A group of researchers from the University of Minnesota collected data on how plants winter, and eventually got the so-called evolutionary tree that shows what biochemical mechanisms are used in the process. The results of the study were published in the Nature journal.
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Professor Peter Reich and his colleagues identified three main mechanisms to cope with the cold that plants developed in the process of evolution. The first mechanism is to shed leaves in the cold season to shorten the paths that would normally carry water between roots and leaves. The second mechanism is the transformation of leaves into thinner needles in coniferous plants to minimize the risk of air bubbles forming in the leaves in the cold. The third mechanism is to wait out the cold season by getting rid of the aboveground part of the plants. Many types of grass and shrubs do so, leaving only storage organs and seeds on the surface.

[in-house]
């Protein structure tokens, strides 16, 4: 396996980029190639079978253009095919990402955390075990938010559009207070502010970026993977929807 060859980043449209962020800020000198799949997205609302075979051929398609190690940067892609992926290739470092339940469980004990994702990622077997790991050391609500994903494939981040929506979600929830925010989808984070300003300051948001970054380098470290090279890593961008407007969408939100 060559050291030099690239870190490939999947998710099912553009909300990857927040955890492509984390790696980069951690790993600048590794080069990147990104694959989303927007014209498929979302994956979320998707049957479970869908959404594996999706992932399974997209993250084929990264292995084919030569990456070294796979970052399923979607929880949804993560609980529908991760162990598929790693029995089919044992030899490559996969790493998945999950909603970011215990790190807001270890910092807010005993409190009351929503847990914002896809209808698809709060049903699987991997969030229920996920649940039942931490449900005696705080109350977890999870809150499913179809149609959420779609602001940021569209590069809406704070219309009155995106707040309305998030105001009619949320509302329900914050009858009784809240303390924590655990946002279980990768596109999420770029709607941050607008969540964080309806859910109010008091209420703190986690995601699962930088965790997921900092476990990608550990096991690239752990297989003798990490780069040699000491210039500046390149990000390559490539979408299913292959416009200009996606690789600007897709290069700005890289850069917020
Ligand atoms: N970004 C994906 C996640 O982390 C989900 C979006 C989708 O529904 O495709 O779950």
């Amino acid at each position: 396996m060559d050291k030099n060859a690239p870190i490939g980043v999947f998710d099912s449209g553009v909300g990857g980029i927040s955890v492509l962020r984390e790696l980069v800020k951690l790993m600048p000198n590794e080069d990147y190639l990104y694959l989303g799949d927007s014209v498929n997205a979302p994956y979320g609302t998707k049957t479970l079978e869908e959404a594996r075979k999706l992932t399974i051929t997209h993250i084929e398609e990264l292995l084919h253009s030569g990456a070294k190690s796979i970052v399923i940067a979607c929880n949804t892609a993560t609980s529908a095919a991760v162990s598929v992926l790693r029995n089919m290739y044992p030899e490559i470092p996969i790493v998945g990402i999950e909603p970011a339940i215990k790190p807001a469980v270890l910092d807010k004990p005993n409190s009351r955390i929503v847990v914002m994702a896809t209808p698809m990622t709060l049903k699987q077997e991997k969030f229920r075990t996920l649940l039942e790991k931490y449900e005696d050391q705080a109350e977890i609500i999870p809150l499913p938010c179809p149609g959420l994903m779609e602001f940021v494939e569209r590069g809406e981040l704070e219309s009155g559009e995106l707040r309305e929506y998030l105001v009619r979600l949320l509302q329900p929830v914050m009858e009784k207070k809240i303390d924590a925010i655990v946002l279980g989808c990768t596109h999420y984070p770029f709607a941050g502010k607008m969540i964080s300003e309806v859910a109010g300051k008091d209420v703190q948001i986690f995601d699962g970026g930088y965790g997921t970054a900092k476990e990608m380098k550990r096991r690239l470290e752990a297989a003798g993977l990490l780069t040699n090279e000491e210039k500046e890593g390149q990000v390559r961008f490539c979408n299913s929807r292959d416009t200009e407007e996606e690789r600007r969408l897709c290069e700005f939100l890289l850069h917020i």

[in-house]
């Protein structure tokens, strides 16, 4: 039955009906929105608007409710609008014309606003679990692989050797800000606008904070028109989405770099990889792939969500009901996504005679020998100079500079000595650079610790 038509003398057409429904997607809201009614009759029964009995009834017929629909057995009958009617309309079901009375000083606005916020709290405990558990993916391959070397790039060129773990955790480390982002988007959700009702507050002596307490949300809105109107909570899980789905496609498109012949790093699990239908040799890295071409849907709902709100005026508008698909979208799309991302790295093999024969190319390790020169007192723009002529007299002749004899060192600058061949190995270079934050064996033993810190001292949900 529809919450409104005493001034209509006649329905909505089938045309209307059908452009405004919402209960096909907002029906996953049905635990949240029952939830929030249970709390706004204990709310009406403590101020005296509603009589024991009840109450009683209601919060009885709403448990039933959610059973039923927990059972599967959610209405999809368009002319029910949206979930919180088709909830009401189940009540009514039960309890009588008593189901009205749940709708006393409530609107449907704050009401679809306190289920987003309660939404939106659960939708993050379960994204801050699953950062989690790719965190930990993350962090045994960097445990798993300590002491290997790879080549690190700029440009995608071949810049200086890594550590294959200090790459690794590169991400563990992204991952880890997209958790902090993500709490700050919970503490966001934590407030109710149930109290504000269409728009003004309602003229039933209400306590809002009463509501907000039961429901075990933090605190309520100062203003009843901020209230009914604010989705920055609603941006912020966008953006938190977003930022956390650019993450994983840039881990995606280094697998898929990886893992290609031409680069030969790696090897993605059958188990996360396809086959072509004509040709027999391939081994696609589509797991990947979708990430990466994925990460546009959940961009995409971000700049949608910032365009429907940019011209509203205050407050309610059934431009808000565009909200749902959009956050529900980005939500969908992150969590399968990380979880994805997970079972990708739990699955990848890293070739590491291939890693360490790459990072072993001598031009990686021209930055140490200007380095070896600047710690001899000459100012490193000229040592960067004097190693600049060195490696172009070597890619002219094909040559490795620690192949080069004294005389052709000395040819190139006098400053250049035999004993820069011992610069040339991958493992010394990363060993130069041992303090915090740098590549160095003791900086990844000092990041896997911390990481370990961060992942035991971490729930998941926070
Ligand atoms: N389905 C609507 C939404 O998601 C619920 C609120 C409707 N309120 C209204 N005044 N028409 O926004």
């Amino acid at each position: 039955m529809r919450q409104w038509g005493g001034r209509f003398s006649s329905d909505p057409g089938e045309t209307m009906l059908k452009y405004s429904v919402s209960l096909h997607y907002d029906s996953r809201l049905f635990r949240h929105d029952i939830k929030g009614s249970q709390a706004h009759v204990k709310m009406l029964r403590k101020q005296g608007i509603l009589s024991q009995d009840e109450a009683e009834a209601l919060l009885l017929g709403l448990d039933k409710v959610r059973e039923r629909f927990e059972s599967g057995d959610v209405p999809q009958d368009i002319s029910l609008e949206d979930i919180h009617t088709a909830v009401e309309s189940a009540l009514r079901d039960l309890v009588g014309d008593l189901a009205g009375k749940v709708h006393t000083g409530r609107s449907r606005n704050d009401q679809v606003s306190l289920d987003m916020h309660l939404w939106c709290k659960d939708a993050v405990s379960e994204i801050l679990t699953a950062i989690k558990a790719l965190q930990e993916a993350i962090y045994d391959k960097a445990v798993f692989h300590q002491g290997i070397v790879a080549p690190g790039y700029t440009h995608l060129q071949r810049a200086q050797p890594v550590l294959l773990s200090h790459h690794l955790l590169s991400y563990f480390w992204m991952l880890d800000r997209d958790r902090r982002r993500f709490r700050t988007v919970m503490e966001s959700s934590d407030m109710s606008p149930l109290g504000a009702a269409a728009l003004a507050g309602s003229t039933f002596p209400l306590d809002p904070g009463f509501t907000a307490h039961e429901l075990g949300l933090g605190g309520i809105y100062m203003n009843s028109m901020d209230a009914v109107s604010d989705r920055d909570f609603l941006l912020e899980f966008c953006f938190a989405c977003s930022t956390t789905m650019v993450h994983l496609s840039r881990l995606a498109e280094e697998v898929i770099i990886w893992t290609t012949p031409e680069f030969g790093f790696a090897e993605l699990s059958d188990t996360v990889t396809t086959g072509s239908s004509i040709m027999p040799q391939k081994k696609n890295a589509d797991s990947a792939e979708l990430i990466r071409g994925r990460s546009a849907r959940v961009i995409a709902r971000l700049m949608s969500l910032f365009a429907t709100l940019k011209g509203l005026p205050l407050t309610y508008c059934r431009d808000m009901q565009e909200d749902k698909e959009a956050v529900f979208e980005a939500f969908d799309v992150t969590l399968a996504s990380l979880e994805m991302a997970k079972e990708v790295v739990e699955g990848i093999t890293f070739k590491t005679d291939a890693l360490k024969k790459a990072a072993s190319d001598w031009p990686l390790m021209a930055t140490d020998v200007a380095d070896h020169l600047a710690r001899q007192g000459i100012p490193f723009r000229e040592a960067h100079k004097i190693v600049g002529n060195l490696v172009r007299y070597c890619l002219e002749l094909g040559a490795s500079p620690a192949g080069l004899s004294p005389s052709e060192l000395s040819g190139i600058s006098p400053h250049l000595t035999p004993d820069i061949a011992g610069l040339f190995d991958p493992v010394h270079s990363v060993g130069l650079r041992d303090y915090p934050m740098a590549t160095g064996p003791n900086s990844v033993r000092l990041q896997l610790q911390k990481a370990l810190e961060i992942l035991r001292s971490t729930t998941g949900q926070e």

Based on the data obtained, the scientists have created a database of 49,064 plant species, and included more than 32,000 of them in the evolutionary tree, illustrating the mechanisms of evolution. According to the scientists, in the coming decades, this information will help build models of changes in plants’ vegetation systems associated with climate change.